“Oh, I see. Well, that worked out nicely for you then, didn’t it?”
Jake positioned himself in front of her, arms crossed. Tall as she was, Maggie had to tilt her back to see him. He smelled really good, like some kind of heady mixture of sandalwood and tobacco and … man.
Well, she’d just have to stop breathing.
“You know, we seem to have gotten off on the wrong foot, Magdalene.”
“Stop calling me that.”
“Maggie doesn’t really suit you. It’s a good name for a dog, perhaps—”
“You really love to hear the sound of your own voice, don’t you? The ringtone on your phone is probably just you saying your own name.” Oh, she liked that. That was a good snap.
“You almost make me wish I were spending more time in Cuervo,” he said.
“Why?” she replied. “So you could try to get my clothes off, too?”
Jake gazed down at her with his glacier blue eyes, 007 tux, and intoxicating maleness. “I have a feeling there’s a lot there to see,” he said.













Deep in the heart of Texas is a small town where secret wishes have a funny way of coming true 

With a nine-year-old daughter, an overdue light bill, and a job slinging burgers while zooming around on roller skates, Cassidy Roby is not living the glamorous life. But Cuervo, Texas, has its charms: quiet streets, loving family, and the down-home familiarity of knowing which of your neighbors are mean as snakes. With Cassidy’s reputation, she knows what will happen if she steps a foot out of line. But how can she help it now that Mason Hannigan’s back in town?

As Cuervo’s high school quarterback ten years ago, Mason was all rock-hard abs and yes-ma’am manners. Now that he’s living the glitz and glory of the NFL, he’s all that plus a couple million bucks. The desire blazing between them is too hot to hide. Cassidy has some experience getting her heart broken by the hometown hero—and having the whole world watch her try to pick up the pieces. Will adding fame, fortune, and paparazzi be a playbook for disaster—or lead to the biggest adventure of her life?




Mason stood gazing down at her from his height, and maybe the sun came out or it was just the air going out of her lungs, but she felt a little dizzy. He wore a light blue shirt with the sleeves rolled up and a fitted pair of jeans. There was an expensive-looking cheese sampler balanced on one hand, obviously meant for her mom, and a bottle of wine in the other. But the heat in his eyes when he looked at her electrified the space between them. Every word they’d never said, every kiss they’d never taken seemed to shimmer inside that space. Her whole body responded to it, something scorching and magnetic that lined up in the direction of him.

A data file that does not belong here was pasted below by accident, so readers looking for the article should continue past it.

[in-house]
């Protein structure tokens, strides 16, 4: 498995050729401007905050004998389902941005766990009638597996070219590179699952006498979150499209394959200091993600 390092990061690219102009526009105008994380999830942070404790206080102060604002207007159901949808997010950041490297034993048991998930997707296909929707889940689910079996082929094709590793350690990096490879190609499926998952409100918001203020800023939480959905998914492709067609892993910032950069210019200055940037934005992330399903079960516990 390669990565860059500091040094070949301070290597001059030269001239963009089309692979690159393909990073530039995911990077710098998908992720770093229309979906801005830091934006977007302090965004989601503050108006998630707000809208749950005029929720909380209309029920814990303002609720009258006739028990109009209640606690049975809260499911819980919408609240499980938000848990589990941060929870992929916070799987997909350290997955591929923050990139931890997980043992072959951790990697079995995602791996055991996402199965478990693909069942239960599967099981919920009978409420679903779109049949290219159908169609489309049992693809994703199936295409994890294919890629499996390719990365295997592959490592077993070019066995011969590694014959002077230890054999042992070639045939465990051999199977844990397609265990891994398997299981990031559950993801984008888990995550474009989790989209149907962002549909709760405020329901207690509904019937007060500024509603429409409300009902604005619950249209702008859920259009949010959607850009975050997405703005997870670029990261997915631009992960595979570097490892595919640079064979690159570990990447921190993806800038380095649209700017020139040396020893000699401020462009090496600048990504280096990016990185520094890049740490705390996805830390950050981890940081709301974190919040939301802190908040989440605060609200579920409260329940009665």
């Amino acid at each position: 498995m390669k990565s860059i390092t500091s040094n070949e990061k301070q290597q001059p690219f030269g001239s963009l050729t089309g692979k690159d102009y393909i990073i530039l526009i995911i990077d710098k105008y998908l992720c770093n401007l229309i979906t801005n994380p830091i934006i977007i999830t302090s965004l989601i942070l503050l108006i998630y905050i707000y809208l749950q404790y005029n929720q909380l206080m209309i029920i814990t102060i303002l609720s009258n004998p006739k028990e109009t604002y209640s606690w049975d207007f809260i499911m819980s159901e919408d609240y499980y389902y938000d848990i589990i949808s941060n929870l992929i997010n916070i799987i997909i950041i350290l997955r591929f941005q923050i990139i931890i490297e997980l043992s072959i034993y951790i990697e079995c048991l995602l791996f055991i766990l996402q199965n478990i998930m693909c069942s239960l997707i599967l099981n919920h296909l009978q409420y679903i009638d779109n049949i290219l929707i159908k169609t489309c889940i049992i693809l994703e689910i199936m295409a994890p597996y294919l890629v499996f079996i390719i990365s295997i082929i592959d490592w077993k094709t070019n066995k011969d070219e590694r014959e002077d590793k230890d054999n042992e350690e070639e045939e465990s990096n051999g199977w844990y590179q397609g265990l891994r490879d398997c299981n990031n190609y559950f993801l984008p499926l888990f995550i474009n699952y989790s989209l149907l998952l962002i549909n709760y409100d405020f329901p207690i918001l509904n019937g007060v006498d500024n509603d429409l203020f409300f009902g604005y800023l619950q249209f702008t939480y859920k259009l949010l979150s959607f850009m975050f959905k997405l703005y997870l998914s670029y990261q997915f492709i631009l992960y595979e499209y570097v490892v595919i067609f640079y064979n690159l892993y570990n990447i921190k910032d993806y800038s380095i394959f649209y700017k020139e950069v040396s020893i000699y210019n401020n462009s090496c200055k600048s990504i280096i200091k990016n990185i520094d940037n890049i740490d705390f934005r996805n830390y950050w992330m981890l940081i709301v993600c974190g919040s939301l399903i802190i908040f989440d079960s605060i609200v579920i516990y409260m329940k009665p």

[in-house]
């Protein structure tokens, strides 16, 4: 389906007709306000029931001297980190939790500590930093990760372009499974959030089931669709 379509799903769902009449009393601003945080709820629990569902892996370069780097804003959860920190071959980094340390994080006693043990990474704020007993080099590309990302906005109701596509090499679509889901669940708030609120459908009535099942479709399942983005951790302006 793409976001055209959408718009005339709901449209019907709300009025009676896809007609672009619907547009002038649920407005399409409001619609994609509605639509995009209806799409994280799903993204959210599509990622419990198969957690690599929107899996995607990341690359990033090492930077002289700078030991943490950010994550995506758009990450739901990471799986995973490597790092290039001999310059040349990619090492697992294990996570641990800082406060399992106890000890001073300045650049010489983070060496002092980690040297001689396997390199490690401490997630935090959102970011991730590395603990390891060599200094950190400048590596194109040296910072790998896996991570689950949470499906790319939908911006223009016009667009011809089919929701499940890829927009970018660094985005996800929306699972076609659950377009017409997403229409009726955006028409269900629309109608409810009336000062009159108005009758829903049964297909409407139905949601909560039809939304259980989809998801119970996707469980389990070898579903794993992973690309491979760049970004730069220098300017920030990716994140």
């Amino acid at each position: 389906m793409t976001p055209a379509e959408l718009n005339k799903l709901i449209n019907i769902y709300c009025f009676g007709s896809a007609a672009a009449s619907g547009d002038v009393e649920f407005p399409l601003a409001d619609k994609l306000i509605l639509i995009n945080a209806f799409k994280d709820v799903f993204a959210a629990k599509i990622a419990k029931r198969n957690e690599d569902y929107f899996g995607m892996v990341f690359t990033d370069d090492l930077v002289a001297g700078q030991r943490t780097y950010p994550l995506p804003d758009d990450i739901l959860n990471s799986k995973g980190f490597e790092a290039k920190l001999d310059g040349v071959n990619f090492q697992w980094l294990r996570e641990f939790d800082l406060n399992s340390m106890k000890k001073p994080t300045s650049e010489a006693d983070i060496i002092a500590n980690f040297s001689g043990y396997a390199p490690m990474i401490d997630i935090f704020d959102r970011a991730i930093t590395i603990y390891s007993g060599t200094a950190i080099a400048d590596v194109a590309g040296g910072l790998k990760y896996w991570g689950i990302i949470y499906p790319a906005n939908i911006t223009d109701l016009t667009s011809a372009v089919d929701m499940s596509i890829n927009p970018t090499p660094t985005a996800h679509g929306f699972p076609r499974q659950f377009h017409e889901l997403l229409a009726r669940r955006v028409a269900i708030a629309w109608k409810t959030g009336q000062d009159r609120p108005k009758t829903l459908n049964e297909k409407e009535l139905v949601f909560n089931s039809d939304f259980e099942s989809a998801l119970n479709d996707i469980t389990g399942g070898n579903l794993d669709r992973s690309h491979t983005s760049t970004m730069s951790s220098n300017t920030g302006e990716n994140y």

Cassidy had a vague impression of stepping back and welcoming everyone inside the house, but she heard their voices inside an echo chamber. Only Mason seemed real. He loomed inside her doorway like a dream, his broad shoulders blocking out the light.
In quick succession, Jasper, Temple, and Brian bent down to give her a hug before Lexie pulled them into the kitchen. Then it was just her and Mason alone. Cassidy had to tilt her head back to see him.
His eyes were dangerously hot and hungry, searching hers without a trace of the self-consciousness she felt. She wanted to absorb every detail of him while she still could, before he went back to his life in Dallas, his football practices and press conferences and everything else she wasn’t a part of. But he was here now, right now, right in front of her. And the tension that swirled between them made the tiny hairs on her skin stand at attention.
She’d never wanted so badly to touch the dark stubble that lined his strong jaw or run her hands over the biceps that strained the seams of his shirt. This must be what pure lust feels like,she thought, because I am dizzy with it. When she’d known Mason before, she was a child still. What she felt now was a woman’s desire, and it set her nerves on fire. Need blazed down her spine and wrapped itself like a fierce, burning embrace around her thighs, her belly, her breasts. She couldn’t move, couldn’t look away. His gaze wouldn’t let her.
Then one corner of his mouth curled up. “Don’t I get a hug, too?” he asked in a voice gone husky.
Sweet Jesus. Cassidy swallowed hard. Her palms felt damp and her heart kept up its annoying racket. “I can’t hug you. You have … stuff.”
“Damn,” he said. “Here, let me get rid of it.”
“There you are.” Lexie appeared in the doorway that led to the kitchen. “What are you doing? Everybody’s in here now.”
Mason steepled an eyebrow at Cassidy as though to say, “Well, what can you do?” She gave him a dazed smile. How could she act normal in front of people when everything inside of her was in flames? There was no way she’d make it through dinner.
They followed Lexie into the kitchen, but Cassidy had a tough time focusing. Mason’s presence was too big and too masculine for her to think about anything else. Having four huge men here made everything in the house seem smaller. They were all noise and charm and testosterone.